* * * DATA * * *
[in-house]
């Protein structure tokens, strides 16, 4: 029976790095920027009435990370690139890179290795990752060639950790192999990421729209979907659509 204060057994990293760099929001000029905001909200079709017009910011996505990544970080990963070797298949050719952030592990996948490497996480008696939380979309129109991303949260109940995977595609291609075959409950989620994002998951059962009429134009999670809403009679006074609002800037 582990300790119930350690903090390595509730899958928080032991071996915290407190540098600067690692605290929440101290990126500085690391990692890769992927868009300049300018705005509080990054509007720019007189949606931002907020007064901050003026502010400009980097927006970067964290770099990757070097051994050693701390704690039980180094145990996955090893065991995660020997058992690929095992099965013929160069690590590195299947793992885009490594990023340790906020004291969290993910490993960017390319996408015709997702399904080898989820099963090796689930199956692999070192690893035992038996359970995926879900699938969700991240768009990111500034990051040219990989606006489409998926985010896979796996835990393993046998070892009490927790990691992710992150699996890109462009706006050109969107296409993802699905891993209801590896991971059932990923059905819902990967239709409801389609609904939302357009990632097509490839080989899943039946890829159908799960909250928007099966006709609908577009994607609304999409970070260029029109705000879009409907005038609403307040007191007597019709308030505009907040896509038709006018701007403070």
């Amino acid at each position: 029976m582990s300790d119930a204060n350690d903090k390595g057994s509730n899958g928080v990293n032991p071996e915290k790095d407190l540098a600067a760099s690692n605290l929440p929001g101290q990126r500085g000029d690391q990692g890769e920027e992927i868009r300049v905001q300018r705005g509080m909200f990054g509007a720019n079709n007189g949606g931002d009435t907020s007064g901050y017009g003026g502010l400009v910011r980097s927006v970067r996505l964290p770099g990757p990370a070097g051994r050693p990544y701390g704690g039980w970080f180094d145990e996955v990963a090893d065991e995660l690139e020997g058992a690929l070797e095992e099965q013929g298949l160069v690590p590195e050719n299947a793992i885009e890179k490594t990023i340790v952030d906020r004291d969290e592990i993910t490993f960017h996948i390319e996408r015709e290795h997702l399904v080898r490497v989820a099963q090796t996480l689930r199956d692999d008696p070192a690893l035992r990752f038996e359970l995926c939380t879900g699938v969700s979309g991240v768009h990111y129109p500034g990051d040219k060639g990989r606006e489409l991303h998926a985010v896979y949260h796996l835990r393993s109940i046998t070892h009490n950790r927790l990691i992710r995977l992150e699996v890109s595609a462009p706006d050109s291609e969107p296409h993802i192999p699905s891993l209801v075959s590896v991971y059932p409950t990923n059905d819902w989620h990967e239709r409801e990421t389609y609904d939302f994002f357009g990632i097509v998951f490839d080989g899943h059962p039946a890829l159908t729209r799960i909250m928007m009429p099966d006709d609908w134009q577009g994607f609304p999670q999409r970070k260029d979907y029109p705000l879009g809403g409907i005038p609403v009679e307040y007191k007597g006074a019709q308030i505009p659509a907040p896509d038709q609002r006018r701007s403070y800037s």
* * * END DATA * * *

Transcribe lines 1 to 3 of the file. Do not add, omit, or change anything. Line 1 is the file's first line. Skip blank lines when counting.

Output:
[in-house]
């Protein structure tokens, strides 16, 4: 029976790095920027009435990370690139890179290795990752060639950790192999990421729209979907659509 204060057994990293760099929001000029905001909200079709017009910011996505990544970080990963070797298949050719952030592990996948490497996480008696939380979309129109991303949260109940995977595609291609075959409950989620994002998951059962009429134009999670809403009679006074609002800037 582990300790119930350690903090390595509730899958928080032991071996915290407190540098600067690692605290929440101290990126500085690391990692890769992927868009300049300018705005509080990054509007720019007189949606931002907020007064901050003026502010400009980097927006970067964290770099990757070097051994050693701390704690039980180094145990996955090893065991995660020997058992690929095992099965013929160069690590590195299947793992885009490594990023340790906020004291969290993910490993960017390319996408015709997702399904080898989820099963090796689930199956692999070192690893035992038996359970995926879900699938969700991240768009990111500034990051040219990989606006489409998926985010896979796996835990393993046998070892009490927790990691992710992150699996890109462009706006050109969107296409993802699905891993209801590896991971059932990923059905819902990967239709409801389609609904939302357009990632097509490839080989899943039946890829159908799960909250928007099966006709609908577009994607609304999409970070260029029109705000879009409907005038609403307040007191007597019709308030505009907040896509038709006018701007403070």
């Amino acid at each position: 029976m582990s300790d119930a204060n350690d903090k390595g057994s509730n899958g928080v990293n032991p071996e915290k790095d407190l540098a600067a760099s690692n605290l929440p929001g101290q990126r500085g000029d690391q990692g890769e920027e992927i868009r300049v905001q300018r705005g509080m909200f990054g509007a720019n079709n007189g949606g931002d009435t907020s007064g901050y017009g003026g502010l400009v910011r980097s927006v970067r996505l964290p770099g990757p990370a070097g051994r050693p990544y701390g704690g039980w970080f180094d145990e996955v990963a090893d065991e995660l690139e020997g058992a690929l070797e095992e099965q013929g298949l160069v690590p590195e050719n299947a793992i885009e890179k490594t990023i340790v952030d906020r004291d969290e592990i993910t490993f960017h996948i390319e996408r015709e290795h997702l399904v080898r490497v989820a099963q090796t996480l689930r199956d692999d008696p070192a690893l035992r990752f038996e359970l995926c939380t879900g699938v969700s979309g991240v768009h990111y129109p500034g990051d040219k060639g990989r606006e489409l991303h998926a985010v896979y949260h796996l835990r393993s109940i046998t070892h009490n950790r927790l990691i992710r995977l992150e699996v890109s595609a462009p706006d050109s291609e969107p296409h993802i192999p699905s891993l209801v075959s590896v991971y059932p409950t990923n059905d819902w989620h990967e239709r409801e990421t389609y609904d939302f994002f357009g990632i097509v998951f490839d080989g899943h059962p039946a890829l159908t729209r799960i909250m928007m009429p099966d006709d609908w134009q577009g994607f609304p999670q999409r970070k260029d979907y029109p705000l879009g809403g409907i005038p609403v009679e307040y007191k007597g006074a019709q308030i505009p659509a907040p896509d038709q609002r006018r701007s403070y800037s």